Lord, if I ever have a home of my own, You can have it for servicemen.”
Jesse Miller was stationed in the Philippines when he prayed this prayer. While he entered the Army Air Corps as a believer in Jesus, it was in the home of missionaries Dad and Mom Brooks (Cyril and Anna) that Jesse became grounded in his faith. There he learned to love and obey the Word of God. Along with other servicemen, he memorized Scripture verses and experienced the blessing of hospitality in a “home away from home.”
Jesse never could have foreseen that the Word planted deep in his heart that first year in the Philippines would be his sustenance through the following terrible years of surviving the Bataan Death March and being held as a POW.
HOME AWAY FROM HOME
Seven years after Jesse’s release, servicemen gathered in the home where he and his wife Nettie lived in Manila, Philippines. The Millers were then serving as missionaries with Far Eastern Gospel Crusade, now SEND International. Ministry to the military was quickly becoming their main focus.
Now that I had a home of my own, I remembered my promise to open my home to military people.”
MORE “PLACES LIKE THIS”
God had brought a young sailor, Dick Patty, to salvation in the Chicago Servicemen’s Center in 1945, where Dick had entered in response to their advertisement of “free food.”
Dick had been raised on a farm and intended to return to it after the war, but God led him to Bible college first. By 1954, in obedience to the call of God, Dick was directing the Oxnard Servicemen’s Center in California, where sailors repeatedly said, “We need a place like this at Subic Bay in Olongapo, Philippines.” Requests for more “places like this” in Okinawa, Japan, and Alaska were also coming in to Dick, and to Jesse and Nettie.
It was June of 1954 when Jesse and Nettie, Tom, Tark, and others gathered in Chicago for a reunion of folks from the early days of the Millers’ military ministry in Manila. They invited Dick Patty to join them, knowing of his military ministry involvement. After the reunion, a few remained to pray. Would God have them begin a mission organization focused solely on military ministry? The answer became clear—yes!
A MISSION MOBILIZED
In the following months, the constitution and doctrinal statement were written and official paperwork was filed by Dick in California to launch the Overseas Christian Servicemen’s Centers (OCSC), now Cadence International.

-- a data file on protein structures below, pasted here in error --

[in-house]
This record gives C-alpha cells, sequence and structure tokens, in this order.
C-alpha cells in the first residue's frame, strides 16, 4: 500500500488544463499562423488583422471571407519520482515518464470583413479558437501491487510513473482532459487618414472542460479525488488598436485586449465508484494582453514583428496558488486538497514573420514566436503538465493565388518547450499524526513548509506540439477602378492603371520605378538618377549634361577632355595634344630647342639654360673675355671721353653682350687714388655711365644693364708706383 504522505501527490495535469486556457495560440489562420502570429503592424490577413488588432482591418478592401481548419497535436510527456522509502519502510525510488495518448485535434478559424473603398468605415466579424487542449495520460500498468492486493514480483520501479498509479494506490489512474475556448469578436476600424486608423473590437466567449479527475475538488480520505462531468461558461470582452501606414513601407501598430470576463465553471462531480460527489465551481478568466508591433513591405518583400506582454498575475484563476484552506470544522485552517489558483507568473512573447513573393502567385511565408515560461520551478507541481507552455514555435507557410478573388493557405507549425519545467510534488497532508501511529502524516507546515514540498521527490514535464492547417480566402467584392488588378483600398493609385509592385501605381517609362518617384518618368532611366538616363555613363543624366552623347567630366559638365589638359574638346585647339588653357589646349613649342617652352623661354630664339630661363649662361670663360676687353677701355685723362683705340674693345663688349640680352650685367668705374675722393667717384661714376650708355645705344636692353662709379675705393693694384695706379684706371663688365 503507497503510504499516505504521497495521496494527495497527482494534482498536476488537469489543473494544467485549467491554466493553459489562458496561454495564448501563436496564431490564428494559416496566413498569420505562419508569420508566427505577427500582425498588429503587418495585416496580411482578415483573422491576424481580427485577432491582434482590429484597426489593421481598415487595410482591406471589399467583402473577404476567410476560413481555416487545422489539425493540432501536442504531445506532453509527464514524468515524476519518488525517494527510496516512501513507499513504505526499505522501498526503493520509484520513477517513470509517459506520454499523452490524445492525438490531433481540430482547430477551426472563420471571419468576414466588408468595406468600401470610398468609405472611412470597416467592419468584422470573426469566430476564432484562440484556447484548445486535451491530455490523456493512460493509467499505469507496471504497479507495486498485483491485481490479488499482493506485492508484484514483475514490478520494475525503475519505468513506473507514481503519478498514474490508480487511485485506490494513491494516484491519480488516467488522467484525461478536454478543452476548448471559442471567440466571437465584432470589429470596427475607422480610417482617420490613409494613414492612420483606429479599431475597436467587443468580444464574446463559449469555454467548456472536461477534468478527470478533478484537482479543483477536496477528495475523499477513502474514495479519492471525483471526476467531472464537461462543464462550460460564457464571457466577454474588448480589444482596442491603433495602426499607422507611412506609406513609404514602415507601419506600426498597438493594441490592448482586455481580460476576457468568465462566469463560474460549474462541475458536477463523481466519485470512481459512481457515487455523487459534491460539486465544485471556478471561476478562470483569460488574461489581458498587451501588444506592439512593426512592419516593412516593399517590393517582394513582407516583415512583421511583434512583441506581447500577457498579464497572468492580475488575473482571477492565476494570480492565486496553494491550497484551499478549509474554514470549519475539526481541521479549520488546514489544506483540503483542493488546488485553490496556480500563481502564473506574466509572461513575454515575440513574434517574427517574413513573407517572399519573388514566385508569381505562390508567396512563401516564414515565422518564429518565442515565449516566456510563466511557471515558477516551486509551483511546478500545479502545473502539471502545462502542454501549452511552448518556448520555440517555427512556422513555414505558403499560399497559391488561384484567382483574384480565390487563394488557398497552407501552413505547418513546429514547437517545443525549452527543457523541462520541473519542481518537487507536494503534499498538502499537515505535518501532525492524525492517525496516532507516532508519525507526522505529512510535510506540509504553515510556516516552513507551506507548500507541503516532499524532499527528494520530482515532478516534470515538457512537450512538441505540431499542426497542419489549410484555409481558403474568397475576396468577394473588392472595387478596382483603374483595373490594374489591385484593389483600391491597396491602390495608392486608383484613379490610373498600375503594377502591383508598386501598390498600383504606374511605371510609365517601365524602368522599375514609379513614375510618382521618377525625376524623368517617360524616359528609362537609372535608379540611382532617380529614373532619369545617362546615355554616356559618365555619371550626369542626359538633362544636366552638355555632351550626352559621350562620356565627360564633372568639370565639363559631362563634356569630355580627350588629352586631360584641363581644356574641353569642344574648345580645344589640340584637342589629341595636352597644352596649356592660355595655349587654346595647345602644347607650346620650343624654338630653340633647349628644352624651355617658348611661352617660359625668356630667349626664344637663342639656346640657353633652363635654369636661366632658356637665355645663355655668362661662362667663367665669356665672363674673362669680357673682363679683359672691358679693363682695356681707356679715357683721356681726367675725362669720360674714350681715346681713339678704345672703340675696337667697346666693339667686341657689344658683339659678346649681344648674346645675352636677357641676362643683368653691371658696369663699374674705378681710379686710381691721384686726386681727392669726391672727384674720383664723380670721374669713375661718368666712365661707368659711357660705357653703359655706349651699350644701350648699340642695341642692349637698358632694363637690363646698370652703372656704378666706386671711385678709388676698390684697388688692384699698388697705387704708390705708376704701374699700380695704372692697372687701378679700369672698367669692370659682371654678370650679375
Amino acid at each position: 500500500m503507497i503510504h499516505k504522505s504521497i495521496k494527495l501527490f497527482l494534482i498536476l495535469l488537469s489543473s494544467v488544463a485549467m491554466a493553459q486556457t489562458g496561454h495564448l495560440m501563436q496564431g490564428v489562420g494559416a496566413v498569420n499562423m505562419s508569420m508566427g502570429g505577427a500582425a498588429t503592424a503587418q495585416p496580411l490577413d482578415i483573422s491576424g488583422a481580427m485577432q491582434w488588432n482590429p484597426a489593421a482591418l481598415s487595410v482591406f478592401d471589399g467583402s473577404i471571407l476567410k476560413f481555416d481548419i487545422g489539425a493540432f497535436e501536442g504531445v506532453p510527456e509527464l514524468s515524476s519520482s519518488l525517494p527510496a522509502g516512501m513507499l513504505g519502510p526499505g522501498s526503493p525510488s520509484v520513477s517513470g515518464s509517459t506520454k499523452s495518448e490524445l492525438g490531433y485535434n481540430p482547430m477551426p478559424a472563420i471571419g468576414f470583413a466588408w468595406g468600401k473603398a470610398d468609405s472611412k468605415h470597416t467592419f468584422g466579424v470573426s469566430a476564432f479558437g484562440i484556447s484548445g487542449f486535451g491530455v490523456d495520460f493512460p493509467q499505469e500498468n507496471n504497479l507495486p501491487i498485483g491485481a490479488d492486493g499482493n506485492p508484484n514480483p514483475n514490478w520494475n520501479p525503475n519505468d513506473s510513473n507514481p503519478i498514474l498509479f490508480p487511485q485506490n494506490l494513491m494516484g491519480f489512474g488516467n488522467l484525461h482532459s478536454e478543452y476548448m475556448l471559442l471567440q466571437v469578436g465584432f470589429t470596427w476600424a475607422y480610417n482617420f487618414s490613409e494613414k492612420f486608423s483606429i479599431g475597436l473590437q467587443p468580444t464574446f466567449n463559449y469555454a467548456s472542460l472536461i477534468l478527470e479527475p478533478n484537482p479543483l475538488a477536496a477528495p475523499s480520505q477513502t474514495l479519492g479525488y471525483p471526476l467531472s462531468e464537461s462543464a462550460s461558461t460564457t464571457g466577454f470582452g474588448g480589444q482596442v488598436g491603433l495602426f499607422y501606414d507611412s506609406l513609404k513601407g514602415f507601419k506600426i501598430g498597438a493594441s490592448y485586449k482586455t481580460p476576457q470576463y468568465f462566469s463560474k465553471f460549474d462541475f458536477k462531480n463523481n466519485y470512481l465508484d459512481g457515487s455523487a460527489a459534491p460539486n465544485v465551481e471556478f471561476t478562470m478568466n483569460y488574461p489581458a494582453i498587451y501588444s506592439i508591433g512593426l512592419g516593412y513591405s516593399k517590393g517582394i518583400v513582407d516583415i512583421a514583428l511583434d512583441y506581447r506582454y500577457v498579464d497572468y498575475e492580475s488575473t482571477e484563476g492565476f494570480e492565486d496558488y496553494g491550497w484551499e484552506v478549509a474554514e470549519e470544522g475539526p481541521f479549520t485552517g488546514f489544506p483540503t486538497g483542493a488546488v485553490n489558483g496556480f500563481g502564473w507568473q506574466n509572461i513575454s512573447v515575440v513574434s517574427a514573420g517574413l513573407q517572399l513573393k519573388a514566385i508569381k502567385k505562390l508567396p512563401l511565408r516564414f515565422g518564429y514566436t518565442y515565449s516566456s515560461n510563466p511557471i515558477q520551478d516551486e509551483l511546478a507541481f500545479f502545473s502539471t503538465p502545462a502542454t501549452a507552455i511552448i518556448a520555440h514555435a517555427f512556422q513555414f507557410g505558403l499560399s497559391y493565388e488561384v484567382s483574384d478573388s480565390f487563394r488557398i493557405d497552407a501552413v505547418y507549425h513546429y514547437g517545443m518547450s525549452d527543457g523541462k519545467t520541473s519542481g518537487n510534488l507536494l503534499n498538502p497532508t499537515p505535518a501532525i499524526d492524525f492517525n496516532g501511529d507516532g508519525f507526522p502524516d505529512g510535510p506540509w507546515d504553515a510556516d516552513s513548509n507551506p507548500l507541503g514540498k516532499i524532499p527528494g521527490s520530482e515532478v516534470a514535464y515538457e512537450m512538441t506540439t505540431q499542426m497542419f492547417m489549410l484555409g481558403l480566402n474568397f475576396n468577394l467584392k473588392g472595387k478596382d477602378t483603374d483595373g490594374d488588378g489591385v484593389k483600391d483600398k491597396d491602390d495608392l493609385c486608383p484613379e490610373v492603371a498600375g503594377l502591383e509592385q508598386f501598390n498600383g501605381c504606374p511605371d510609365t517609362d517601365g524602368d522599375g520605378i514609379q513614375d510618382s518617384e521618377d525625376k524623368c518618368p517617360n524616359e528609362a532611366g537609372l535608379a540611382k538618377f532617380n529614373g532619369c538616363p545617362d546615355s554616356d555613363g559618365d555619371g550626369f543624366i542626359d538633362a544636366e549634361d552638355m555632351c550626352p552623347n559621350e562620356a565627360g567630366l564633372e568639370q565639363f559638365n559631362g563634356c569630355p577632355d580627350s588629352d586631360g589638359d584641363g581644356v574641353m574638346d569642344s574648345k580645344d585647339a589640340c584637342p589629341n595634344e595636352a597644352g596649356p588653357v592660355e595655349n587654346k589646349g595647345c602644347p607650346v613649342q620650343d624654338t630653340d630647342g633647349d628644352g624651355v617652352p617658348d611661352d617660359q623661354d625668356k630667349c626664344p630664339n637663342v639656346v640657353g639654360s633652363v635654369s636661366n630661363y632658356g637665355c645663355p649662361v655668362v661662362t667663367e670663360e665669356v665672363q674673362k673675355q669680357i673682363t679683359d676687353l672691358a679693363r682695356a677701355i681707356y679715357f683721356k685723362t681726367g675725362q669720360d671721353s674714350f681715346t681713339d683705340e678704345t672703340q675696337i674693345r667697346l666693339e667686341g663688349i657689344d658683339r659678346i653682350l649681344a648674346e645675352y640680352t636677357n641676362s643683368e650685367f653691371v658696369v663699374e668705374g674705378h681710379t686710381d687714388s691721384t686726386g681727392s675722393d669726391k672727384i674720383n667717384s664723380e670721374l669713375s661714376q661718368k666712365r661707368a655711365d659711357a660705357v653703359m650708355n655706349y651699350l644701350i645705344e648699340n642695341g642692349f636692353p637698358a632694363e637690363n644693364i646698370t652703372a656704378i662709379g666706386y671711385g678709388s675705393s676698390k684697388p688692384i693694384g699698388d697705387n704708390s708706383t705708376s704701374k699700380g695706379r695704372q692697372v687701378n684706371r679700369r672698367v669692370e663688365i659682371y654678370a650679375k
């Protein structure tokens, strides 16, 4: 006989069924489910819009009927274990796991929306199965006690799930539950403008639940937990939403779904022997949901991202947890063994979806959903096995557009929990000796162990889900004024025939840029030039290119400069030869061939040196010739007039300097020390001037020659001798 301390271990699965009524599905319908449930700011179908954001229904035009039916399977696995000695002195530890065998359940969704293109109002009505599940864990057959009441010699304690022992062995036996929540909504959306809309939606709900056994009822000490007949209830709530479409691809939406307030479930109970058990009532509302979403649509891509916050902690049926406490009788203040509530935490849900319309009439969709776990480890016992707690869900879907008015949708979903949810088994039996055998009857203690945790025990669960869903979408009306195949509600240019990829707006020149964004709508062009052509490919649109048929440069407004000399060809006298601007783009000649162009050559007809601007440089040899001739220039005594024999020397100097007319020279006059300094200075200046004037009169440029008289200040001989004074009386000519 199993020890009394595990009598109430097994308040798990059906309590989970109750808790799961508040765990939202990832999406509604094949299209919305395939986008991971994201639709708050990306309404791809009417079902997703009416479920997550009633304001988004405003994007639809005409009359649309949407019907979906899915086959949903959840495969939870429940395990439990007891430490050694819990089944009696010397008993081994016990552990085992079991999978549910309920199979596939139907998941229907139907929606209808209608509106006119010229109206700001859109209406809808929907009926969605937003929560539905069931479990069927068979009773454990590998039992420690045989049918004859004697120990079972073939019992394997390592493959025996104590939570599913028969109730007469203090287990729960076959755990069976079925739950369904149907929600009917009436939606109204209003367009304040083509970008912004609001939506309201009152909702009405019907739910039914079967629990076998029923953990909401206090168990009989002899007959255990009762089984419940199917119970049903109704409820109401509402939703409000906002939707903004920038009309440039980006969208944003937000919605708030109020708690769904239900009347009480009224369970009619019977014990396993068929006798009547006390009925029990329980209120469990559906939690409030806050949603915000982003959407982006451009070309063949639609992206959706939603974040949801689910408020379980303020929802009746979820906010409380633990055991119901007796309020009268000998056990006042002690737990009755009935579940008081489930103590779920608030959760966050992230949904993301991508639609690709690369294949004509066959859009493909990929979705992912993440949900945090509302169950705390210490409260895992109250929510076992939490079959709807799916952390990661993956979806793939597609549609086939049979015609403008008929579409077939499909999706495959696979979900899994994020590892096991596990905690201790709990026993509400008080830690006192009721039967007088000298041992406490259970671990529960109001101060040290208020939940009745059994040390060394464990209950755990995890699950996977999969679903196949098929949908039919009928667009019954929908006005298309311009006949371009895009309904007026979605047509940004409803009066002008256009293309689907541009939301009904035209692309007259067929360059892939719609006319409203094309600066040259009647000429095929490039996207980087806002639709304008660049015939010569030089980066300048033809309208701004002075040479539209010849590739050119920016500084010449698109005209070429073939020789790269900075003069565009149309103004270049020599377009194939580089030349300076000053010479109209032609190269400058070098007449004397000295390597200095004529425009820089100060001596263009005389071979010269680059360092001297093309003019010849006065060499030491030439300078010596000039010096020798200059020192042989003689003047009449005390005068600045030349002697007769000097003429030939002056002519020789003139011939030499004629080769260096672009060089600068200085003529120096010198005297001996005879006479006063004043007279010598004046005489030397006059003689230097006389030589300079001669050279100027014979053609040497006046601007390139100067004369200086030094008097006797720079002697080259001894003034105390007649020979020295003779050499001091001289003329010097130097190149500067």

God brought Tark together with Alma, a nurse, and the two married during the years of Tark’s schooling. In September of 1956, they boarded a ship bound for the Philippines to take over the Manila ministry that had been started by the Millers.
Around that same time, Tom’s fiancée was breaking up with him because he had decided to pursue ministry to the military. Meanwhile, God was burdening Dotty, a friend of Tark and Alma’s, for military ministry with OCSC, though she didn’t know how she would minister as a single woman. God brought Tom and Dotty together and they married in 1956. The Hashes established the OCSC office in Denver before opening the Servicemen’s Home in Panama in 1958.
Dick met Margaret while speaking for chapel at Multnomah School of the Bible where she was a grad student and then again at a Navigators conference in California. With only a few chances to visit before Dick left for the Philippines with Jesse and Nettie in January of 1955, Dick and Margaret wrote letters for several months. Then Dick proposed on a reel-to-reel tape, Margaret worked her way over on a freighter, and they were married at the Miller’s Servicemen’s Center in Manila in October. After a short honeymoon, Margaret joined Dick in welcoming sailors to the Subic Servicemen’s Center in Olongapo.
“Lord, if I ever have a home of my own, You can use it for servicemen” is a prayer God has been pleased to answer. Through many years, in many homes, supported by many prayer warriors and donors, with many faithful people sharing the gospel and their lives, God has been pleased to use OCSC/Cadence International to reach many, many precious military people for Him.
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